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Preventing Peanut Allergies: Is it Possible?

 Originally posted on June 29, 2015.

Over the past 10 years the prevalence of peanut allergies in American children has nearly doubled, and about 2 percent of children have a peanut allergy. While there are many theories and speculations, it’s unclear exactly why allergies have increased.

Now, the American College of Allergy, Asthma and Immunology is suggesting new guidelines about introducing peanuts into an infant’s diet. New research shows that introducing peanuts around 4 to 6 months of age can reduce the risk of the child developing a peanut allergy.

The Learning Early About Peanut study (LEAP) concluded that the early introduction of peanuts dramatically decreased the risk of developing peanut allergy. Of the children that were given peanuts as an infant, only 1.9 percent were allergic at the age of 5 compared to 13.7 percent of the children in the group that avoided peanuts.

Dr. Stephen Taylor, Best Food Facts expert and Professor and Co-Director of the University of Nebraska Food Allergy Research & Resource Program, states, “It seems like a good idea to avoid allergens in food, but that may not be the best course. Some evidence suggests that early introduction of certain kinds of solid foods into the baby’s’ diet may actually promote tolerance of those foods, rather than the development of food allergies. The recently completed research in England does indicate that early ingestion of peanuts may help to prevent the development of peanut allergy, but parents should seek advice from their pediatrician or allergist because there are some important caveats to that advice.”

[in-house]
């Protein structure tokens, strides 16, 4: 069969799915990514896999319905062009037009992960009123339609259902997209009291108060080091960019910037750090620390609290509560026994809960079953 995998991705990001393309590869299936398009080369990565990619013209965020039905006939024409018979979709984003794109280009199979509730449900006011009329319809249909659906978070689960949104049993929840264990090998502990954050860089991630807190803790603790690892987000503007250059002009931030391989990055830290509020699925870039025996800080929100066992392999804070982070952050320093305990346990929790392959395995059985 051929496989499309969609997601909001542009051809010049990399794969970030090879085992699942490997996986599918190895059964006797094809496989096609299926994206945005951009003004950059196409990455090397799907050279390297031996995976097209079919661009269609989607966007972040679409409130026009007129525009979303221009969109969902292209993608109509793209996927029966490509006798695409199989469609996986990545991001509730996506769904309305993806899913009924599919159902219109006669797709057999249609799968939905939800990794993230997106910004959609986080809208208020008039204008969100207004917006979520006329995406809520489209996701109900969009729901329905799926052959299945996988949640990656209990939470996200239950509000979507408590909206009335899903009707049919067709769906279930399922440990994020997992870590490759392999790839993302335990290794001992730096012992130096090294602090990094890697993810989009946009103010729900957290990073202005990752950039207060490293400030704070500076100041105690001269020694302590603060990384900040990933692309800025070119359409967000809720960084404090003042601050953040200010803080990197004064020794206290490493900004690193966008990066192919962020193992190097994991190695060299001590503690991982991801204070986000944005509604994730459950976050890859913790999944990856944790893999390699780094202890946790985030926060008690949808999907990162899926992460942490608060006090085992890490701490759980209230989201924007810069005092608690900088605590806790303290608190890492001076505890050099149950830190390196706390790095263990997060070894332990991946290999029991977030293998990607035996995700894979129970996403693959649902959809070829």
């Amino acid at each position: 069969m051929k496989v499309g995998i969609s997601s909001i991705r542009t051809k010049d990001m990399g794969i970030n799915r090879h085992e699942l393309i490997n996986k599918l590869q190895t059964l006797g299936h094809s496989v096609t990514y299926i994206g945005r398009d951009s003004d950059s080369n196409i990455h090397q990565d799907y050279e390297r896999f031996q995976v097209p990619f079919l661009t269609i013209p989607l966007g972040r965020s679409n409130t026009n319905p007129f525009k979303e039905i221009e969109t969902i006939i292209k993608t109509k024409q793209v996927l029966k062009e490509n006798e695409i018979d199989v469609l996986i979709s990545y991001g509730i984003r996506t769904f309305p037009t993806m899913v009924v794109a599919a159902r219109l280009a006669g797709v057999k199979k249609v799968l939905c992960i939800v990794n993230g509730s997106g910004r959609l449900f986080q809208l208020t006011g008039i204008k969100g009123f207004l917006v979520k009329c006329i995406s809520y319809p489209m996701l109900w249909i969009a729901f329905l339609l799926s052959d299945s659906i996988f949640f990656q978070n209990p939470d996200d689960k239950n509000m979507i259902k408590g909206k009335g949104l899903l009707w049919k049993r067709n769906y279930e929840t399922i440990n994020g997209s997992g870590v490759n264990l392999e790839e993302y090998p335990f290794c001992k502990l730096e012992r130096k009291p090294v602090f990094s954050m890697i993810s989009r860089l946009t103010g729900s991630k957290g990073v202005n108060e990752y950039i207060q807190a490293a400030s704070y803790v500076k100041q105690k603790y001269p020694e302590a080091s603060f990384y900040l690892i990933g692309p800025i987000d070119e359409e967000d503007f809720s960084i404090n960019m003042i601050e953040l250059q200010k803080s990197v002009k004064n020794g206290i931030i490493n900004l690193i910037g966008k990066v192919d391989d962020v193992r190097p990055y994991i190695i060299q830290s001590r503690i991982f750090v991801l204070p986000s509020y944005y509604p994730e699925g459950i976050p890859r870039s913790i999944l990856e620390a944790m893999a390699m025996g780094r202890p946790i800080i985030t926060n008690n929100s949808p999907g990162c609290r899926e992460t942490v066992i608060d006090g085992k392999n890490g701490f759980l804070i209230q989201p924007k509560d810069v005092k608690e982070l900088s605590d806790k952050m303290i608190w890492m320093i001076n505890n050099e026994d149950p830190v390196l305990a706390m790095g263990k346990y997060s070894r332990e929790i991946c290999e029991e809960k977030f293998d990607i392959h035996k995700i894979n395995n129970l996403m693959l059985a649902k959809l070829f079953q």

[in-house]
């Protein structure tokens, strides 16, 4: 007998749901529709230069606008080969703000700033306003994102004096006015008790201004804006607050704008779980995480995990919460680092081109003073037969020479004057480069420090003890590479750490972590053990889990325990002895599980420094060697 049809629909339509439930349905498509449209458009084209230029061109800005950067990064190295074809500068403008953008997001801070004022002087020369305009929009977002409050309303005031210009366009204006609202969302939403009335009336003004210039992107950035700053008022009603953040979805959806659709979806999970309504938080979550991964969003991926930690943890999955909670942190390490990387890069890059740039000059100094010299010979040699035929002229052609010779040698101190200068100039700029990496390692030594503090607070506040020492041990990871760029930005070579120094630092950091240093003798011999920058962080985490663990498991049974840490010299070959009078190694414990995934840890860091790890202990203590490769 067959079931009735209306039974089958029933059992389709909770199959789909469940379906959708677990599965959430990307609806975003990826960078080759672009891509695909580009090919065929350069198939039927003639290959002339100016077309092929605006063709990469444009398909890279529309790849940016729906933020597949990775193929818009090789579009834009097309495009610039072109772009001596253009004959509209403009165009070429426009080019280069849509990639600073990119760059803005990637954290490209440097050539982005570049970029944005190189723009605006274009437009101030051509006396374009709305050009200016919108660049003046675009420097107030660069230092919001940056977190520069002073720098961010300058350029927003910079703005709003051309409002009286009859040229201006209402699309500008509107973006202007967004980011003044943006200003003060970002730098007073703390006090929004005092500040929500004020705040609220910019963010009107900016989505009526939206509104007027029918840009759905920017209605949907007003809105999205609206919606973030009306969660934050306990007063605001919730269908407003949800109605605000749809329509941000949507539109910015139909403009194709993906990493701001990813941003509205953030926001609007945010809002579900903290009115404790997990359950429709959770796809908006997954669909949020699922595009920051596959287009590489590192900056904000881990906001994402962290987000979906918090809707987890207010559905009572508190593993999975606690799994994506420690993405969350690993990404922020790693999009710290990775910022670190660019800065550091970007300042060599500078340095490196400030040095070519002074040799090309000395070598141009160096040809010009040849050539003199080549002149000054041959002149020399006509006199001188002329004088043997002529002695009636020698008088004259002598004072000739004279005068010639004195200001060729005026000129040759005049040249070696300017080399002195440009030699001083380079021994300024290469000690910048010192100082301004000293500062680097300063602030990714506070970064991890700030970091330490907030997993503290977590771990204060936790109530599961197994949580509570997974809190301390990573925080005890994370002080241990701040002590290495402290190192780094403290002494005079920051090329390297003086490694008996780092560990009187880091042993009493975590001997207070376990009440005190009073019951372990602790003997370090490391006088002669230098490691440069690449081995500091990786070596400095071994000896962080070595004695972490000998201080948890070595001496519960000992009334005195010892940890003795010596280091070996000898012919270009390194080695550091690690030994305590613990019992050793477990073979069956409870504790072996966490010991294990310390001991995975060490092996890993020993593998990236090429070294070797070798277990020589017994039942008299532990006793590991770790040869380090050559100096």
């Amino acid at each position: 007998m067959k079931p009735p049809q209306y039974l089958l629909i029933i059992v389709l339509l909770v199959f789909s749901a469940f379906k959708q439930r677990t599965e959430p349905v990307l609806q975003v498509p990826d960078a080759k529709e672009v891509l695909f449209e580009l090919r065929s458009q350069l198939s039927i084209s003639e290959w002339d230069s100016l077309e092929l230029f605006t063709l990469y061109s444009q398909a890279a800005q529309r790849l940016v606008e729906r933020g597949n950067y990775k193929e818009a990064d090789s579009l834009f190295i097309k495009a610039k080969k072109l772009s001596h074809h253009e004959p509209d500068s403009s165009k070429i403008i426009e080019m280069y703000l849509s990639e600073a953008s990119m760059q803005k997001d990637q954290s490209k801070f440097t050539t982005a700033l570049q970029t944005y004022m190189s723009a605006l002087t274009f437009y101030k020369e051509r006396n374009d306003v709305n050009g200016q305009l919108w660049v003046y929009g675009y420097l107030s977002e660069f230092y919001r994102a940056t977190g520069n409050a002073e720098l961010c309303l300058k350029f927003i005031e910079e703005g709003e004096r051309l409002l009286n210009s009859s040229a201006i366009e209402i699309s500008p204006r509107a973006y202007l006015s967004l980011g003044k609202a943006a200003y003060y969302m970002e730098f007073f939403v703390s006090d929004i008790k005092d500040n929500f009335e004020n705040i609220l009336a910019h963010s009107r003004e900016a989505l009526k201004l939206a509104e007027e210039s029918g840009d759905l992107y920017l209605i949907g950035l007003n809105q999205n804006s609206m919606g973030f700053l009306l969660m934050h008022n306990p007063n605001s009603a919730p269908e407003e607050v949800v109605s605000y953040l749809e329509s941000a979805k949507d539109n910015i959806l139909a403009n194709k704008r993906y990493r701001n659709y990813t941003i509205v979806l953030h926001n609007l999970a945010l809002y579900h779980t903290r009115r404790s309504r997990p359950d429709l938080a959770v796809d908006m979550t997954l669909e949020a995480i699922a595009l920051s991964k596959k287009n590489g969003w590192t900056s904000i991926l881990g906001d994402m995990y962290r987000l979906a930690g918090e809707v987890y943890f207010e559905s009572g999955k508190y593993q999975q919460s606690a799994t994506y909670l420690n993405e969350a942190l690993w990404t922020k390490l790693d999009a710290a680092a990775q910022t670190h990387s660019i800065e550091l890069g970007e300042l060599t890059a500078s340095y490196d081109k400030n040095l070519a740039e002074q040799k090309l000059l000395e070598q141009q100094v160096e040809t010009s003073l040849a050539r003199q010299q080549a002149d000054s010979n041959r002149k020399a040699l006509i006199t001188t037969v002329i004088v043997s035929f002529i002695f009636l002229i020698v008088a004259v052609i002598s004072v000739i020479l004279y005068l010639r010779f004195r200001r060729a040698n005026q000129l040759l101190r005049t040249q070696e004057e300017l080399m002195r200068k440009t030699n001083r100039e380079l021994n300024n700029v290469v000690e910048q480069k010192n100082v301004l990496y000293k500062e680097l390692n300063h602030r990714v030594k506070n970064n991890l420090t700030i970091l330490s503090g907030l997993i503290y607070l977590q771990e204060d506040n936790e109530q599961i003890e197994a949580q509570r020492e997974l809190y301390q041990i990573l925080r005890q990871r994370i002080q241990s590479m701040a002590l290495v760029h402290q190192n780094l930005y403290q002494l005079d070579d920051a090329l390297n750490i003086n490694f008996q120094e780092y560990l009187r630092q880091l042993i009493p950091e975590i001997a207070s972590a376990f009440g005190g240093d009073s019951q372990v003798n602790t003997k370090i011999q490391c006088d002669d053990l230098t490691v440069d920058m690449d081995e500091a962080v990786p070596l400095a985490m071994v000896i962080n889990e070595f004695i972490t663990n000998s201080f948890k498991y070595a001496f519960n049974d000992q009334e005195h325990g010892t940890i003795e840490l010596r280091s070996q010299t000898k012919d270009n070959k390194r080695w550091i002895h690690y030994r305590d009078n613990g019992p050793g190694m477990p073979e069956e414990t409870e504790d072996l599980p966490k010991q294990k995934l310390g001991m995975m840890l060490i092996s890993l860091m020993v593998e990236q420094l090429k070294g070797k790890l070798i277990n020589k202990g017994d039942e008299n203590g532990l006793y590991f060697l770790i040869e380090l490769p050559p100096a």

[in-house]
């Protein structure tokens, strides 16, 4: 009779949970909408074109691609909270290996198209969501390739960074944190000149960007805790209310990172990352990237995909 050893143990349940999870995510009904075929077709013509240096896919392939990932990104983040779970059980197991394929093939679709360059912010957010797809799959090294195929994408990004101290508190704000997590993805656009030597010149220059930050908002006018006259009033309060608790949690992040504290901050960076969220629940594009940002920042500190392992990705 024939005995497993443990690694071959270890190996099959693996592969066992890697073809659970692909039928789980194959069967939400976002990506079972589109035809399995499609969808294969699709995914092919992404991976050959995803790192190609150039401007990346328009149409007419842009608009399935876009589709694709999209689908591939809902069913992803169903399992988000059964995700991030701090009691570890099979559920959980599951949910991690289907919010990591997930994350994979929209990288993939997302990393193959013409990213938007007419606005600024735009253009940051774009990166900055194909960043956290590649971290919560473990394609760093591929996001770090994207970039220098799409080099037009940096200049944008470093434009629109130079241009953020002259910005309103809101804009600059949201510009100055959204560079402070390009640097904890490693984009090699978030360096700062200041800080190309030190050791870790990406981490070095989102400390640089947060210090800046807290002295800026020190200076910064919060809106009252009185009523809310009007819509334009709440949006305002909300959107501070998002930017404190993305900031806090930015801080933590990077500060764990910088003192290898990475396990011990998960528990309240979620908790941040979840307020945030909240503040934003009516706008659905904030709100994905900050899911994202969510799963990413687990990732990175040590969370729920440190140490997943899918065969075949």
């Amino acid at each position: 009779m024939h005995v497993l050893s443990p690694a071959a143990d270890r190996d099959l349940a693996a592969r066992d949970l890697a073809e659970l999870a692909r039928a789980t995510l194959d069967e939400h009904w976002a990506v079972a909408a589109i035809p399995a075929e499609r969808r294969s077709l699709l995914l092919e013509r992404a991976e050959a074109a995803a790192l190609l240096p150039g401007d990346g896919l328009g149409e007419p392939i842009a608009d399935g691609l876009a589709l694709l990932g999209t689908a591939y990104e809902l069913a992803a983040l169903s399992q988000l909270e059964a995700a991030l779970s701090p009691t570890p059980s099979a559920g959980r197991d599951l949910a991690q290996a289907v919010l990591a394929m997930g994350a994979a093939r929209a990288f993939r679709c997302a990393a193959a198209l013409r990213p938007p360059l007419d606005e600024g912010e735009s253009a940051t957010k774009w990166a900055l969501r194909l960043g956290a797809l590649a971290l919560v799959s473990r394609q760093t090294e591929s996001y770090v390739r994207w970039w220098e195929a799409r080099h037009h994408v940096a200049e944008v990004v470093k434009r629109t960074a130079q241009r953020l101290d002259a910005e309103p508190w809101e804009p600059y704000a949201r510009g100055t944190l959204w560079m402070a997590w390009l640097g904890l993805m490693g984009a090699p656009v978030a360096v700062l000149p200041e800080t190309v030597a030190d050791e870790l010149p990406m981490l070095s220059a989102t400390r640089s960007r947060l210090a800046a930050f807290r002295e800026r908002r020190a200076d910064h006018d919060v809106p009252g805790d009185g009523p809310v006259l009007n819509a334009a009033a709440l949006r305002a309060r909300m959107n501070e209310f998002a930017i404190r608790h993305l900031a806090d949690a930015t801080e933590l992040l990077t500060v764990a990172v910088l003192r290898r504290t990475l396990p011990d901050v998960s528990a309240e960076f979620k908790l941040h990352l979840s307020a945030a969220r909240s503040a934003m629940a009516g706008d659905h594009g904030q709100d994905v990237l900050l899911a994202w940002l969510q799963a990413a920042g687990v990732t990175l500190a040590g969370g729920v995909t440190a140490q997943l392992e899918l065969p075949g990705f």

The LEAP results have prompted the AAAAI to give guidance to assist healthcare providers across the globe in their clinical decisions. The new guidelines reflect collaboration between a dozen medical organizations from countries including the U.S., Canada, Japan, and Australia, as well as the European Academy of Allergy and Clinical Immunology and the World Allergy Organization. These recommendations include:

  • Given the LEAP findings, high-risk infants should be introduced to peanuts or peanut-containing products between the ages of 4-to-11 months of age. High-risk is defined as those having severe eczema and/or an existing food allergy.
  • Infants who show signs of eczema or egg allergy within the first 4-to-6 months of life should be tested for peanut allergy with a skin prick test and possibly a medically-supervised peanut challenge. Families with such a child should work with a physician to facilitate safe, early introduction of peanuts if possible.
  • Parents of children who have fewer risk factors for peanut allergy are not advised to delay giving their children peanuts. This has been the case for several years.
  • Though LEAP details many aspects of how peanuts can be introduced, physicians should note that it does not discuss alternative doses of peanuts, the minimal length of treatment necessary to induce tolerance, the potential risks if peanut consumption is stopped early, or what happens if the infant does not consume peanuts on a regular basis.
  • These guidelines do not apply to older children or those with existing peanut allergy. These only apply to infants who have never eaten peanuts. People with existing allergies must continue to carry epinephrine.
  • These guidelines also stress the importance of intervention by healthcare providers rather than potentially dangerous parent-conducted interventions.